Galaxy clusters are the largest gravitationally bound structures in the universe. With a typical extent of about 10 million light years, i.e. 100 times the...

Im Focus: Tracing down linear ubiquitination

Researchers at the Goethe University Frankfurt, together with partners from the University of Tübingen in Germany and Queen Mary University as well as Francis Crick Institute from London (UK) have developed a novel technology to decipher the secret ubiquitin code.

Ubiquitin is a small protein that can be linked to other cellular proteins, thereby controlling and modulating their functions. The attachment occurs in many...

Im Focus: Perovskite edges can be tuned for optoelectronic performance

Layered 2D material improves efficiency for solar cells and LEDs

In the eternal search for next generation high-efficiency solar cells and LEDs, scientists at Los Alamos National Laboratory and their partners are creating...

Im Focus: Polymer-coated silicon nanosheets as alternative to graphene: A perfect team for nanoelectronics

Silicon nanosheets are thin, two-dimensional layers with exceptional optoelectronic properties very similar to those of graphene. Albeit, the nanosheets are less stable. Now researchers at the Technical University of Munich (TUM) have, for the first time ever, produced a composite material combining silicon nanosheets and a polymer that is both UV-resistant and easy to process. This brings the scientists a significant step closer to industrial applications like flexible displays and photosensors.

Silicon nanosheets are thin, two-dimensional layers with exceptional optoelectronic properties very similar to those of graphene. Albeit, the nanosheets are...

Im Focus: Researchers Imitate Molecular Crowding in Cells

Enzymes behave differently in a test tube compared with the molecular scrum of a living cell. Chemists from the University of Basel have now been able to simulate these confined natural conditions in artificial vesicles for the first time. As reported in the academic journal Small, the results are offering better insight into the development of nanoreactors and artificial organelles.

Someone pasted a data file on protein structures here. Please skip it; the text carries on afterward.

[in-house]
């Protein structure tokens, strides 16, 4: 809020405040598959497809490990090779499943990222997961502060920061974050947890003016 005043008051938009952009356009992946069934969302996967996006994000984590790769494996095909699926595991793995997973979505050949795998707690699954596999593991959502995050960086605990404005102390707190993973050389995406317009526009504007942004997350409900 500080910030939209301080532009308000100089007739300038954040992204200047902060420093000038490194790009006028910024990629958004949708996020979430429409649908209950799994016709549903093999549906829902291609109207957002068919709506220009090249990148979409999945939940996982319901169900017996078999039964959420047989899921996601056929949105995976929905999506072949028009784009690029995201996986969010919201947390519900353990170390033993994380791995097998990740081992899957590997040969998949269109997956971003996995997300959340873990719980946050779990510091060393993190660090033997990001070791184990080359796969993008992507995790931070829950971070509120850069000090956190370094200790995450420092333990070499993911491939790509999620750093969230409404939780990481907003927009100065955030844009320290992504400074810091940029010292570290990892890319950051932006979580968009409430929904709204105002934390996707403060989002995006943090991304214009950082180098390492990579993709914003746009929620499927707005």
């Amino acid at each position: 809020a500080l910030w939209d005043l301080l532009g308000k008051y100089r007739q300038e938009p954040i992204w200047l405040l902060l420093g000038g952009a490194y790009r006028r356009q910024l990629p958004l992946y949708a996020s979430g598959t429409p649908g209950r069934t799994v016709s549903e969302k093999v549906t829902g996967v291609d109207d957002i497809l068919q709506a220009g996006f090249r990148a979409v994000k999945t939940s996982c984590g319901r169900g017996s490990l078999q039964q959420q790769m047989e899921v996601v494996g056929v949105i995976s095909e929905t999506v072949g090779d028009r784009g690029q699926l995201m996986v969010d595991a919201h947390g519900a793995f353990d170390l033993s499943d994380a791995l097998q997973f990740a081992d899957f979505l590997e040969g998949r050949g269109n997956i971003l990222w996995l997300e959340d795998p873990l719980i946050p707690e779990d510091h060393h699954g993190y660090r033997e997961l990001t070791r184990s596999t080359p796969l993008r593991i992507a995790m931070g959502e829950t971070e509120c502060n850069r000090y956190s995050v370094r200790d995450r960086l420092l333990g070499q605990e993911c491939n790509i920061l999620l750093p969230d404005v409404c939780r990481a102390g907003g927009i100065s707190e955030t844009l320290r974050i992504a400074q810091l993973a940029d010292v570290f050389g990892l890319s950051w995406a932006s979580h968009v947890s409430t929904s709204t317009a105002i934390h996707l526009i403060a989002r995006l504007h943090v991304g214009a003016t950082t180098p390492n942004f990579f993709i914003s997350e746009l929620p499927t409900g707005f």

Enzymes behave differently in a test tube compared with the molecular scrum of a living cell. Chemists from the University of Basel have now been able to...

All Focus news of the innovation-report >>>

Anzeige

Anzeige

Event News

International Land Use Symposium ILUS 2017: Call for Abstracts and Registration open

20.03.2017 | Event News

CONNECT 2017: International congress on connective tissue

14.03.2017 | Event News

ICTM Conference: Turbine Construction between Big Data and Additive Manufacturing

07.03.2017 | Event News

 
Latest News

Argon is not the 'dope' for metallic hydrogen

24.03.2017 | Materials Sciences

Astronomers find unexpected, dust-obscured star formation in distant galaxy

24.03.2017 | Physics and Astronomy

Gravitational wave kicks monster black hole out of galactic core

24.03.2017 | Physics and Astronomy

VideoLinks
B2B-VideoLinks
More VideoLinks >>>